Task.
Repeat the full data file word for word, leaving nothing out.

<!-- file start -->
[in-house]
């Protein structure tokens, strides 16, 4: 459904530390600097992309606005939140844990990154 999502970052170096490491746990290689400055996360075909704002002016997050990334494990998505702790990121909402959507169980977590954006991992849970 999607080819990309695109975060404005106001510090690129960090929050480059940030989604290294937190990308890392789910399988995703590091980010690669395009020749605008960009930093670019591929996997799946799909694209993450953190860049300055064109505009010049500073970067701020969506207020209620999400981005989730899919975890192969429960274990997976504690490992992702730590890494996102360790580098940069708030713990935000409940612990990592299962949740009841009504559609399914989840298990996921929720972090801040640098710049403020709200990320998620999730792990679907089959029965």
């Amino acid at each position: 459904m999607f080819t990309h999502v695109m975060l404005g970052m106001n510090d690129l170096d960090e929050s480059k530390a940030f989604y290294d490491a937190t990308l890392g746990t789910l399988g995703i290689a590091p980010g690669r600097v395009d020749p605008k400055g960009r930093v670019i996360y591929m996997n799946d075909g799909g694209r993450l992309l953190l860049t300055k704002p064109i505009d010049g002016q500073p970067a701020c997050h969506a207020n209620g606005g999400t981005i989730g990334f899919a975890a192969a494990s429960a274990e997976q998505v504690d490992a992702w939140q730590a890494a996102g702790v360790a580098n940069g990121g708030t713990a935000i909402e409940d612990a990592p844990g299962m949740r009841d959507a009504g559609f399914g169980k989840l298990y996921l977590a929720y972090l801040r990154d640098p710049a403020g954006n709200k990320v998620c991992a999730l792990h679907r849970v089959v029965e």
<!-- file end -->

[in-house]
């Protein structure tokens, strides 16, 4: 459904530390600097992309606005939140844990990154 999502970052170096490491746990290689400055996360075909704002002016997050990334494990998505702790990121909402959507169980977590954006991992849970 999607080819990309695109975060404005106001510090690129960090929050480059940030989604290294937190990308890392789910399988995703590091980010690669395009020749605008960009930093670019591929996997799946799909694209993450953190860049300055064109505009010049500073970067701020969506207020209620999400981005989730899919975890192969429960274990997976504690490992992702730590890494996102360790580098940069708030713990935000409940612990990592299962949740009841009504559609399914989840298990996921929720972090801040640098710049403020709200990320998620999730792990679907089959029965």
């Amino acid at each position: 459904m999607f080819t990309h999502v695109m975060l404005g970052m106001n510090d690129l170096d960090e929050s480059k530390a940030f989604y290294d490491a937190t990308l890392g746990t789910l399988g995703i290689a590091p980010g690669r600097v395009d020749p605008k400055g960009r930093v670019i996360y591929m996997n799946d075909g799909g694209r993450l992309l953190l860049t300055k704002p064109i505009d010049g002016q500073p970067a701020c997050h969506a207020n209620g606005g999400t981005i989730g990334f899919a975890a192969a494990s429960a274990e997976q998505v504690d490992a992702w939140q730590a890494a996102g702790v360790a580098n940069g990121g708030t713990a935000i909402e409940d612990a990592p844990g299962m949740r009841d959507a009504g559609f399914g169980k989840l298990y996921l977590a929720y972090l801040r990154d640098p710049a403020g954006n709200k990320v998620c991992a999730l792990h679907r849970v089959v029965e």